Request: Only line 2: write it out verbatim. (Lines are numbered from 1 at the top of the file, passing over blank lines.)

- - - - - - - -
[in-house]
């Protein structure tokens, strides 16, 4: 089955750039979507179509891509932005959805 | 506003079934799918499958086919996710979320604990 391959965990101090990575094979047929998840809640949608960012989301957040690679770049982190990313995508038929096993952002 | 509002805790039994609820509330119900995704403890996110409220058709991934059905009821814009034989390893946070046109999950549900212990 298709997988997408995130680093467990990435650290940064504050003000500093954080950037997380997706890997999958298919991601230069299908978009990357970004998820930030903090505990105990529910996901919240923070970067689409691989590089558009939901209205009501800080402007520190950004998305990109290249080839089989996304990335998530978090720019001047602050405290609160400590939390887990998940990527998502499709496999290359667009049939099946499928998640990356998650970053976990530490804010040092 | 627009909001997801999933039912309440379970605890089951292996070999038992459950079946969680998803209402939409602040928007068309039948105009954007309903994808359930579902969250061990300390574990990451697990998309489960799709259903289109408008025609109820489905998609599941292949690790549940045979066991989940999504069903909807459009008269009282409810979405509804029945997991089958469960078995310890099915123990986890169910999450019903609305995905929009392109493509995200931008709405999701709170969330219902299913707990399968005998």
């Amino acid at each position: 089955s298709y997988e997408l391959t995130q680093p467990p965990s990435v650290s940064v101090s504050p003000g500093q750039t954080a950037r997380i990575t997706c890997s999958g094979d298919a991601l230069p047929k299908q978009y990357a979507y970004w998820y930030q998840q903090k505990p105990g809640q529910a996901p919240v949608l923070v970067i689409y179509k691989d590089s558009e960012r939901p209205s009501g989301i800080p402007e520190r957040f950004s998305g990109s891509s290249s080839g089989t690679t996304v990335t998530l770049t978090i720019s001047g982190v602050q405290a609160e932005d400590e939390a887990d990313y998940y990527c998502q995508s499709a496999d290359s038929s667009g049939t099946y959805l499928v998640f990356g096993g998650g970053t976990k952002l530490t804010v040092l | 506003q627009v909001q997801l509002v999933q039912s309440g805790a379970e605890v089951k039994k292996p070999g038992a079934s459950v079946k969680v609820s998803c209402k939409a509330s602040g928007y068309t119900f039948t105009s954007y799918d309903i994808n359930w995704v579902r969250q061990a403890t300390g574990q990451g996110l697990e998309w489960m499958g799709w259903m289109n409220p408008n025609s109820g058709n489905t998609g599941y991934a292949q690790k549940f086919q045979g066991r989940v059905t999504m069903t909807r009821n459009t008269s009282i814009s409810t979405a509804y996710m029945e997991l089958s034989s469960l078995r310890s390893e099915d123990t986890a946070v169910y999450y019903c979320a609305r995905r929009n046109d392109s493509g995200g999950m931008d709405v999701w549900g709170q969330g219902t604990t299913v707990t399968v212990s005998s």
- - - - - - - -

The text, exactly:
């Protein structure tokens, strides 16, 4: 089955750039979507179509891509932005959805 | 506003079934799918499958086919996710979320604990 391959965990101090990575094979047929998840809640949608960012989301957040690679770049982190990313995508038929096993952002 | 509002805790039994609820509330119900995704403890996110409220058709991934059905009821814009034989390893946070046109999950549900212990 298709997988997408995130680093467990990435650290940064504050003000500093954080950037997380997706890997999958298919991601230069299908978009990357970004998820930030903090505990105990529910996901919240923070970067689409691989590089558009939901209205009501800080402007520190950004998305990109290249080839089989996304990335998530978090720019001047602050405290609160400590939390887990998940990527998502499709496999290359667009049939099946499928998640990356998650970053976990530490804010040092 | 627009909001997801999933039912309440379970605890089951292996070999038992459950079946969680998803209402939409602040928007068309039948105009954007309903994808359930579902969250061990300390574990990451697990998309489960799709259903289109408008025609109820489905998609599941292949690790549940045979066991989940999504069903909807459009008269009282409810979405509804029945997991089958469960078995310890099915123990986890169910999450019903609305995905929009392109493509995200931008709405999701709170969330219902299913707990399968005998």